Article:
By Edris Kiggundu
Over the last five days, President Museveni has been traversing Luweero district ostensibly to supervise the progress of the Operation Wealth Creation (OWC) programme.
One of the most memorable moments of the president on the tour includes a series of photographs where he is captured fetching water in a jerrycan using a bicycle. Thereafter he is seen pouring it in mineral water bottles to water his garden at Kawumu.
Critics on social media and elsewhere have already made fun of these pictures, wondering how this will further the country’s plan of modernizing its agriculture and our aspiration of attaining middle-income status. But the president’s handlers say he was trying to illustrate how people can use drip irrigation, during a dry spell, to water their gardens.
For the time being, Museveni seems unbothered. During the tour, he inspected people’s gardens, addressed public rallies and engaged in some practical agriculture at his farm in Kawumu.
“It was also a nostalgic exercise as I met families that supported our bush struggle. For example I met the family of late Lule, whose house we used to store drugs and visited the home of late Zakayo Kalibbala, another veteran. His son Esau Wasswa is running a big coffee plantation. Generally, there have been reports of seedlings distributed under OWC drying up but I am happy the Luweero ones are doing well,” he said on Monday.
The president said his main emphasis this time is to show the rural folks that with four acres of land, one can jump out of biting poverty.
“For Luweero, the key, in my view, is the four-acre model. I will personally inspect farms on foot to ensure that I demonstrate how this model of one acre of coffee or tea, one acre of fruits, one acre of food and one acre of pigs/animals, works,” he told a rally at Kawumu, where he has established a demonstration farm.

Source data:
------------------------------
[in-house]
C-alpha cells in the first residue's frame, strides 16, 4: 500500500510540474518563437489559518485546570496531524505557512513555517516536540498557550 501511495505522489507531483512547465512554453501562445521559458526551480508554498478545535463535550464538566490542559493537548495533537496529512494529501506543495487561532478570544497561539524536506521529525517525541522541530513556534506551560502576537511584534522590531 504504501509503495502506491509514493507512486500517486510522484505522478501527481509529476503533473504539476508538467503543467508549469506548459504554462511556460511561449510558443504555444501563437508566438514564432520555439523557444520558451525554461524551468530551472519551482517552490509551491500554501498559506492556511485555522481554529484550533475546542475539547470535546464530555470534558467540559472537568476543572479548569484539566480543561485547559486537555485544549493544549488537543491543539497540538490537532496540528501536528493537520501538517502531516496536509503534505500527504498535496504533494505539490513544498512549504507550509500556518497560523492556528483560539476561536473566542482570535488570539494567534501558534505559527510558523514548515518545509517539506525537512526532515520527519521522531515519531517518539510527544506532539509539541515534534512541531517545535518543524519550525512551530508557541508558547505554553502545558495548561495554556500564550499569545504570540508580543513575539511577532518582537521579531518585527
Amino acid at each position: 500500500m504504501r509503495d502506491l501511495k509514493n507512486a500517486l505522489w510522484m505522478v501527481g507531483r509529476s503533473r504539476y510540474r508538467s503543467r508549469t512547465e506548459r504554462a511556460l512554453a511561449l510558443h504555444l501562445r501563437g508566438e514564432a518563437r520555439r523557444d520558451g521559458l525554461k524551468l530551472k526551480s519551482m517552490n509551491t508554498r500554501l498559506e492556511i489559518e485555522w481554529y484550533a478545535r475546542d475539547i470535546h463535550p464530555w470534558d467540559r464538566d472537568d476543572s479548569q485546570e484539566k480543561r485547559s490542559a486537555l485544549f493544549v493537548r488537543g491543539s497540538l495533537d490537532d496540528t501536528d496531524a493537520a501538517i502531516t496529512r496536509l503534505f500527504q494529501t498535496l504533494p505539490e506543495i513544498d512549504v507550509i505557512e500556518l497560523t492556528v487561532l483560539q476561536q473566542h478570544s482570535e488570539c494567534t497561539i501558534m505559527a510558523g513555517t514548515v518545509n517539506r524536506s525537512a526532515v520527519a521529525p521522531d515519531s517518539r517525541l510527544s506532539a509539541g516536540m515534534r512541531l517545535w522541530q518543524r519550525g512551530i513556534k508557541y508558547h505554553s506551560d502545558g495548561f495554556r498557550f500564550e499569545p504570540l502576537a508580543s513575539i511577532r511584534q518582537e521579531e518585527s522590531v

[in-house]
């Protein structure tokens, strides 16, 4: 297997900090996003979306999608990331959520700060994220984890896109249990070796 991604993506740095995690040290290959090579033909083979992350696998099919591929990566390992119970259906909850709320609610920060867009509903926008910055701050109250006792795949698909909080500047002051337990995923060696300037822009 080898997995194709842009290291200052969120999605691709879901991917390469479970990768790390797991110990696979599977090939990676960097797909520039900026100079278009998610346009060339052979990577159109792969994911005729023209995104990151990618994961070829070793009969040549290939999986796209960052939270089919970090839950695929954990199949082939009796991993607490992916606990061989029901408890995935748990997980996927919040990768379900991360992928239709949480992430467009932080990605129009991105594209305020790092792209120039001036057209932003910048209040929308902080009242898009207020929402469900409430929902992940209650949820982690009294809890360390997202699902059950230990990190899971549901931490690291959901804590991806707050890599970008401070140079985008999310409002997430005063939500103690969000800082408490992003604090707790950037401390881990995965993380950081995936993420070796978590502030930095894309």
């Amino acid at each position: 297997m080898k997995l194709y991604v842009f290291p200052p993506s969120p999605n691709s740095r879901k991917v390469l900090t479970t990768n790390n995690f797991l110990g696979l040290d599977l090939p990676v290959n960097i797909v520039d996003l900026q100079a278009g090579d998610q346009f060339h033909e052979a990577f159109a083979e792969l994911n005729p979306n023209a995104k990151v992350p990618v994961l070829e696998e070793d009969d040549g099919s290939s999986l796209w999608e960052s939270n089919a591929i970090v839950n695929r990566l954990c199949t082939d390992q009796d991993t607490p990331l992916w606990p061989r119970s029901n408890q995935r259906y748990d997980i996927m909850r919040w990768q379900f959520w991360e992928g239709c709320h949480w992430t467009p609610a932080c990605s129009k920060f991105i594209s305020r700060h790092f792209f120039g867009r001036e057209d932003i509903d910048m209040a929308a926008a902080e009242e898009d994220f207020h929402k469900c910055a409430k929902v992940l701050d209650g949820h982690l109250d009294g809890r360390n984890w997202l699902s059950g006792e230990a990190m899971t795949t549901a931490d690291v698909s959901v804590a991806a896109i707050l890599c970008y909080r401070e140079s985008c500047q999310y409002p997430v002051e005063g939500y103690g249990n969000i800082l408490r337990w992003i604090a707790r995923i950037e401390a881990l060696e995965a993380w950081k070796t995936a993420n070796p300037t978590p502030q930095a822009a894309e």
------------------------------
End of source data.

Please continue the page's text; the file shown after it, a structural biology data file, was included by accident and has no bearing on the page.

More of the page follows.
Museveni told local leaders not to just stop at distributing seeds but to follow up with supervision. He said agriculture officials should offer technical assistance to the farmers.
The president warned people against land fragmentation, saying no meaningful commercial agriculture can be carried out on small pieces of land. From Luweero, Museveni is expected to move to other parts of the country assessing the implementation of the OWC programme.
Don Wanyama, the senior presidential press secretary, told The Observer yesterday that largely Museveni’s tour of Luweero had been a success.
“The president has been candid enough and admitted where there are failures like when he talked about poor seedlings in some areas. So, he knows the problems but in Luweero, you could see some progress,” Wanyama said.
Wanyama said the soldiers are working with technical people from Naads to minimize some of the hitches. Sources said the president decided to conduct the countrywide tour after reports of poor seedlings and the fear that the programme had been mismanaged in some parts of the country.
Other critics have said the president is using the tour as a pretext for early political campaigns even though he will not be eligible to stand in 2021 unless the constitutional age-limit is lifted.
However, some local leaders in Luweero district, including NRM supporters told The Observer that while Museveni’s visit is timely, the OWC programme is yet to yield any tangible results. Rogers Mulindwa, the spokesperson at the NRM secretariat and a resident of the district, said OWC had been poorly implemented.
“Government must go back to the early plan of zoning areas such that each region is given crops that suit the conditions. They are giving people mango trees that need spacing of 30 feet by 30. People here [Luweero] do not have that kind of land,” Mulindwa said.
Mulindwa said Museveni’s tour is good because it is going to awaken the local leaders there to put more effort in the programme. Like Mulindwa, Bwanika Bbale, the FDC chairman of Luweero and a respected leader there, said the OWC in the district lacked focus.
“They give anybody seedlings without finding out whether they have land or not,” he said.
Bbale said some people had resorted to selling coffee seedling to others. He also expressed skepticism about whether the four-acre model can be applied successfully in the district, saying an averagely ‘big’ farmer in the district owns no more than two acres.
But Haruna Kasirye, the agricultural officer of Luweero, told The Observer yesterday that OWC is progressing well, denying that people had been given seedlings which they don’t need.
“We first study the situation before we distribute seedlings. The only problem we have faced is the long dry spell which has interrupted the programme,” Kasirye said.
He said while it is true that most people own less than four acres, they can still try to replicate Museveni’s model by subdividing their land for different uses.